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Hair Loss - A Primer


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Hair Loss - A Primer

LIST OF CONTENTS Introduction

2-3

Chapter 1: Facts About Hair

4-8

Chapter 2: Hair Loss and its Causes

9 - 13

Chapter 3: Common Myths, Do's and Don'ts Associated with Hair Loss

14 - 24

Chapter 4: Prevention and Treatment

25 - 27


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Hair Loss - A Primer

Introduction Hair loss is a very common lifestyle problem affecting millions of men and women all over the world. According to a recent survey, approximately 35 million men and 21 million women are facing the problem of hair loss in the USA alone. It is estimated that approximately 25% of men face the problem of baldness by age 30, and about 65% actually become bald or develop a balding pattern by the time they are 60 years old. Hundreds of medical researches have now shown that aging, hormonal imbalances and heredity are the primary factors associated with hair loss and baldness problems. Both males and females tend to lose hair thickness with the growing age, but pattern baldness has been seen more in men than women. Sometimes unhealthy lifestyle and certain medical conditions can also contribute to rapid hair loss and baldness. Unfortunately, there are many myths surrounding hair loss and hair treatment techniques. One of the popular myths is that hair loss in an irreversible process, but the good news is that this is always not the case.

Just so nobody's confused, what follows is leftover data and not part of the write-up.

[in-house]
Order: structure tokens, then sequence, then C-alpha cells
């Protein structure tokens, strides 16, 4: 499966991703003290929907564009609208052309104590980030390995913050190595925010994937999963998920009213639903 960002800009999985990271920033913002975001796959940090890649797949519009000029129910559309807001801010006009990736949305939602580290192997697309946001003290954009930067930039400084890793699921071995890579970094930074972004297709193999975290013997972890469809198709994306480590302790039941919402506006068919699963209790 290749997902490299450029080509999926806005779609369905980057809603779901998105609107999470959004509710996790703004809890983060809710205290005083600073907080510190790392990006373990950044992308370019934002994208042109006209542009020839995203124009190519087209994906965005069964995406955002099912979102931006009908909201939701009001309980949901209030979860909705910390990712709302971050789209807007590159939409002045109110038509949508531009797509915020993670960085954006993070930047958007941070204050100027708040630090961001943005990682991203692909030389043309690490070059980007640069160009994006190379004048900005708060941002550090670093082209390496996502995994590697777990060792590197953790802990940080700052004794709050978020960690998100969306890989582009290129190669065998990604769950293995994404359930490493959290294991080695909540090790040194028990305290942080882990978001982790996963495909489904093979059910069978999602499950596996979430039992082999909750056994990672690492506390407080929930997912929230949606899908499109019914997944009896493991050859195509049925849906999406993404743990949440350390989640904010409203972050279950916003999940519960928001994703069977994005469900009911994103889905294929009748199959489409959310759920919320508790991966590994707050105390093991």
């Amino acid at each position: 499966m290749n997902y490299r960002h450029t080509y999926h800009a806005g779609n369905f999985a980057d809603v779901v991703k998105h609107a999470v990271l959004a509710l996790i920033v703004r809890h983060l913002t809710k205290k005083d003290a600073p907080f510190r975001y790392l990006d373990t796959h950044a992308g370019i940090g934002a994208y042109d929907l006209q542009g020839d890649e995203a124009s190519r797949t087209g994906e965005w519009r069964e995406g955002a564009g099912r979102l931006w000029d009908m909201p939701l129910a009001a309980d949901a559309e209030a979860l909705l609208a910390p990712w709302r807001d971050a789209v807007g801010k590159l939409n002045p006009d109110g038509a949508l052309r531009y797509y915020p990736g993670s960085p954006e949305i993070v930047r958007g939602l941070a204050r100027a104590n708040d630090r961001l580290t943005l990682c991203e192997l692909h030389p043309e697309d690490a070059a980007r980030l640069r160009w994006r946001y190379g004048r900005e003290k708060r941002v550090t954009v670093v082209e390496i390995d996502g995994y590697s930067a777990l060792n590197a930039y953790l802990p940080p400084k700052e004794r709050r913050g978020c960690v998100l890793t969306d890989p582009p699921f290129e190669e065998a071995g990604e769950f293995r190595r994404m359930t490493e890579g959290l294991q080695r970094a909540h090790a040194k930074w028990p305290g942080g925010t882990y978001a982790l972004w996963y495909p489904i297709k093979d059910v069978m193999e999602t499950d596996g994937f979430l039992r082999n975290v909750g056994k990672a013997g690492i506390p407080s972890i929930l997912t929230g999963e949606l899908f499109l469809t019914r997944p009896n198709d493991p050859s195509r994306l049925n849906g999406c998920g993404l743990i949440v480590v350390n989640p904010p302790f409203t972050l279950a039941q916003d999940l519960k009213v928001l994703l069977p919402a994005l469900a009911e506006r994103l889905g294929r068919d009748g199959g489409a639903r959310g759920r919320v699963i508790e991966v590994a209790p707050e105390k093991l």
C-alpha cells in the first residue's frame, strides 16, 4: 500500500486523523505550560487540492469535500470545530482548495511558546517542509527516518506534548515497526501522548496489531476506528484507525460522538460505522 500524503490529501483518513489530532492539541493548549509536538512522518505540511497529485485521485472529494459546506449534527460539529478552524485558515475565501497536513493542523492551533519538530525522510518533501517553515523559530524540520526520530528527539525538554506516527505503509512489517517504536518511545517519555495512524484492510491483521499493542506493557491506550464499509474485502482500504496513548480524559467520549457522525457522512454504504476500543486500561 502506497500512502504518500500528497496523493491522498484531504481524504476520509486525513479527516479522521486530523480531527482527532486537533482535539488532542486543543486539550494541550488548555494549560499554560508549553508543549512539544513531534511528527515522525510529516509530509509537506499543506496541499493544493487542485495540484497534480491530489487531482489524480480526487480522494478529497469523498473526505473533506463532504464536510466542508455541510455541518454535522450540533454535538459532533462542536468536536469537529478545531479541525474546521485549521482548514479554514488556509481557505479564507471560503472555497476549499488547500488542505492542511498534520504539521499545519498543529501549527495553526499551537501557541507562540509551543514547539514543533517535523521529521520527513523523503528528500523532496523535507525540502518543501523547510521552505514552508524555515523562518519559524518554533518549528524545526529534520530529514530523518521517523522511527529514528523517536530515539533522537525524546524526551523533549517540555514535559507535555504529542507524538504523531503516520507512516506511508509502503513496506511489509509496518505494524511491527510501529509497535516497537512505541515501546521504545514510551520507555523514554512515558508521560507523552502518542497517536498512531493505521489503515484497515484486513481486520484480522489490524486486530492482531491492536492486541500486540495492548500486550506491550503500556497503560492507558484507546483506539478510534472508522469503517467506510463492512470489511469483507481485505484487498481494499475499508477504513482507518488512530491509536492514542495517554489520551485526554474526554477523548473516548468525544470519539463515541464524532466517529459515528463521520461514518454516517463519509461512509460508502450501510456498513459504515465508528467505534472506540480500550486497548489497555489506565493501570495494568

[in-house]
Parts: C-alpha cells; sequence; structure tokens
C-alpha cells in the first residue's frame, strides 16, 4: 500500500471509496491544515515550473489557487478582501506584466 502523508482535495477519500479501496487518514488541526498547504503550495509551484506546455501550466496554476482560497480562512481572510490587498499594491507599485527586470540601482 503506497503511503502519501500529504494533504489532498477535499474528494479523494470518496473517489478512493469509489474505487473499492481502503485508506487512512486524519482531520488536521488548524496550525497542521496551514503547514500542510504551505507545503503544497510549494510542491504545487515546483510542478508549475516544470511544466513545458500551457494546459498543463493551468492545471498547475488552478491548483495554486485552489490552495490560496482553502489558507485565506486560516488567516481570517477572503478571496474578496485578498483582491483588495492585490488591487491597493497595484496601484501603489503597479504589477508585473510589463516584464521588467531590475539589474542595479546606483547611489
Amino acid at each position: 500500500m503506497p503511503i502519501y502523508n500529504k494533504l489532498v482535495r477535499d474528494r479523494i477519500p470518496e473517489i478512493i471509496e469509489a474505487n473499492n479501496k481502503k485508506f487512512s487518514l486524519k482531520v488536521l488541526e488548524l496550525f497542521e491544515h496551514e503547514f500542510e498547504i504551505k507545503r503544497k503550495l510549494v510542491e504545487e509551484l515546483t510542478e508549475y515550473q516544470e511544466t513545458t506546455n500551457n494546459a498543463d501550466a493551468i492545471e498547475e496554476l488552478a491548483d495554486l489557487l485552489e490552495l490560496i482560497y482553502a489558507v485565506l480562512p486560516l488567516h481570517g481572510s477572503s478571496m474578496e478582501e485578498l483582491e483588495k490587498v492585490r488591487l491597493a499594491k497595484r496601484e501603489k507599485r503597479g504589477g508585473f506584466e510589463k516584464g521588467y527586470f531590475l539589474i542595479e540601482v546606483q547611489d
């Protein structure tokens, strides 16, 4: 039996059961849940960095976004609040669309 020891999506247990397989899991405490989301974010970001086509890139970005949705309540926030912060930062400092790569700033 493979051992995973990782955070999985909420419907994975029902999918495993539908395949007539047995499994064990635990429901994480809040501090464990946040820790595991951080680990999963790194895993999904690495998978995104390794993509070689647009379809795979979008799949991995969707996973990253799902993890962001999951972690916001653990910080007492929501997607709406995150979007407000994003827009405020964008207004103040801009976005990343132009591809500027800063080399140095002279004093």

Hair Loss - A Primer

Fortunately, there are effective medications and other hair treatment options available for preventing and even reversing the problem of hair loss.

Dietary and lifestyle changes have also been found to reverse the symptoms of hair loss and baldness in certain conditions. The purpose of this eBook is to provide readers an indepth understanding of this common problem and best medications and treatments available to deal with the hair loss and baldness problems.